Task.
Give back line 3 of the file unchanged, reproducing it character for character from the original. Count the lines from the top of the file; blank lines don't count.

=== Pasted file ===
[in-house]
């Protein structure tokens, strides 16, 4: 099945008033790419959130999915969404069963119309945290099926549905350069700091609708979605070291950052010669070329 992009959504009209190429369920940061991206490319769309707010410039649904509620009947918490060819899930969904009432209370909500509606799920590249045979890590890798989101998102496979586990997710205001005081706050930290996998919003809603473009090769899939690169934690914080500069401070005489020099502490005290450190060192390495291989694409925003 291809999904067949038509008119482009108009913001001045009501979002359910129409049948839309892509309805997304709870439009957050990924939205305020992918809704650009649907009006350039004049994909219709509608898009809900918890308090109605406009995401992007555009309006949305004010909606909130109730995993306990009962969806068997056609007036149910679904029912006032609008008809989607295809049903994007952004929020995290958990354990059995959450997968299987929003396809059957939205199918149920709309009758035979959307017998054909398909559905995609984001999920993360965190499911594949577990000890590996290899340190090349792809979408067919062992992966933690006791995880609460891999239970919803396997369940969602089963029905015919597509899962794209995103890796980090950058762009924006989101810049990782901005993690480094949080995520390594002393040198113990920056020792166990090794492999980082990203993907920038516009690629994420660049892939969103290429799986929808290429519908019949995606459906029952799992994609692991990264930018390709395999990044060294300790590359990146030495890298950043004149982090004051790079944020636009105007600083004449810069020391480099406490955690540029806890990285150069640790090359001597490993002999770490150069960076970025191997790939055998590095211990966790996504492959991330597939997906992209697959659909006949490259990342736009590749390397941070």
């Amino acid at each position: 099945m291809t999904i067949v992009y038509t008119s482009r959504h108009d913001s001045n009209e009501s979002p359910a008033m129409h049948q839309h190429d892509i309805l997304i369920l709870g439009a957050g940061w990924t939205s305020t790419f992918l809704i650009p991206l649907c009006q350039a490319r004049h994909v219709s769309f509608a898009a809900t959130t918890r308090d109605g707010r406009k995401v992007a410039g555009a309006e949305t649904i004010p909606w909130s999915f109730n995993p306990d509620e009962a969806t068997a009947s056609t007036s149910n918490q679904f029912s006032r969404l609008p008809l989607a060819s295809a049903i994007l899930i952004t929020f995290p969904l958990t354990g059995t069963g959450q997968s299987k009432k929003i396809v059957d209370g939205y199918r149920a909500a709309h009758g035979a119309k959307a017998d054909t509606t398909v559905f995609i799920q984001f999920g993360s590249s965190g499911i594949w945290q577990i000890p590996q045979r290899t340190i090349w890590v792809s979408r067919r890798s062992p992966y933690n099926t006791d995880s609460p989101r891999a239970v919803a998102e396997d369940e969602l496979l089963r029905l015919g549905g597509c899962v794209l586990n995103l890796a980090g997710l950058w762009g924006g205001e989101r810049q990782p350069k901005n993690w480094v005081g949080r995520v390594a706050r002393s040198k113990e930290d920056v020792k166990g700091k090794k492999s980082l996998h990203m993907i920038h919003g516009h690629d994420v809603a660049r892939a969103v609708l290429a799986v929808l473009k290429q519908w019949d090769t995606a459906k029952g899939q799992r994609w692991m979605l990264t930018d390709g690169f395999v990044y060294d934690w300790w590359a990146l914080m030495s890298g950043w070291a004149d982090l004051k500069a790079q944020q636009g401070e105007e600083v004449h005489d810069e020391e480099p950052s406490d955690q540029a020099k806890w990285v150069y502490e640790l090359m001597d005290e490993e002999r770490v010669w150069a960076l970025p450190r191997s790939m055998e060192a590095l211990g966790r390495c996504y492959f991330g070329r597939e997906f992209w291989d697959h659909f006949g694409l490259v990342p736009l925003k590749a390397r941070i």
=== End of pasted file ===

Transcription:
């Amino acid at each position: 099945m291809t999904i067949v992009y038509t008119s482009r959504h108009d913001s001045n009209e009501s979002p359910a008033m129409h049948q839309h190429d892509i309805l997304i369920l709870g439009a957050g940061w990924t939205s305020t790419f992918l809704i650009p991206l649907c009006q350039a490319r004049h994909v219709s769309f509608a898009a809900t959130t918890r308090d109605g707010r406009k995401v992007a410039g555009a309006e949305t649904i004010p909606w909130s999915f109730n995993p306990d509620e009962a969806t068997a009947s056609t007036s149910n918490q679904f029912s006032r969404l609008p008809l989607a060819s295809a049903i994007l899930i952004t929020f995290p969904l958990t354990g059995t069963g959450q997968s299987k009432k929003i396809v059957d209370g939205y199918r149920a909500a709309h009758g035979a119309k959307a017998d054909t509606t398909v559905f995609i799920q984001f999920g993360s590249s965190g499911i594949w945290q577990i000890p590996q045979r290899t340190i090349w890590v792809s979408r067919r890798s062992p992966y933690n099926t006791d995880s609460p989101r891999a239970v919803a998102e396997d369940e969602l496979l089963r029905l015919g549905g597509c899962v794209l586990n995103l890796a980090g997710l950058w762009g924006g205001e989101r810049q990782p350069k901005n993690w480094v005081g949080r995520v390594a706050r002393s040198k113990e930290d920056v020792k166990g700091k090794k492999s980082l996998h990203m993907i920038h919003g516009h690629d994420v809603a660049r892939a969103v609708l290429a799986v929808l473009k290429q519908w019949d090769t995606a459906k029952g899939q799992r994609w692991m979605l990264t930018d390709g690169f395999v990044y060294d934690w300790w590359a990146l914080m030495s890298g950043w070291a004149d982090l004051k500069a790079q944020q636009g401070e105007e600083v004449h005489d810069e020391e480099p950052s406490d955690q540029a020099k806890w990285v150069y502490e640790l090359m001597d005290e490993e002999r770490v010669w150069a960076l970025p450190r191997s790939m055998e060192a590095l211990g966790r390495c996504y492959f991330g070329r597939e997906f992209w291989d697959h659909f006949g694409l490259v990342p736009l925003k590749a390397r941070i």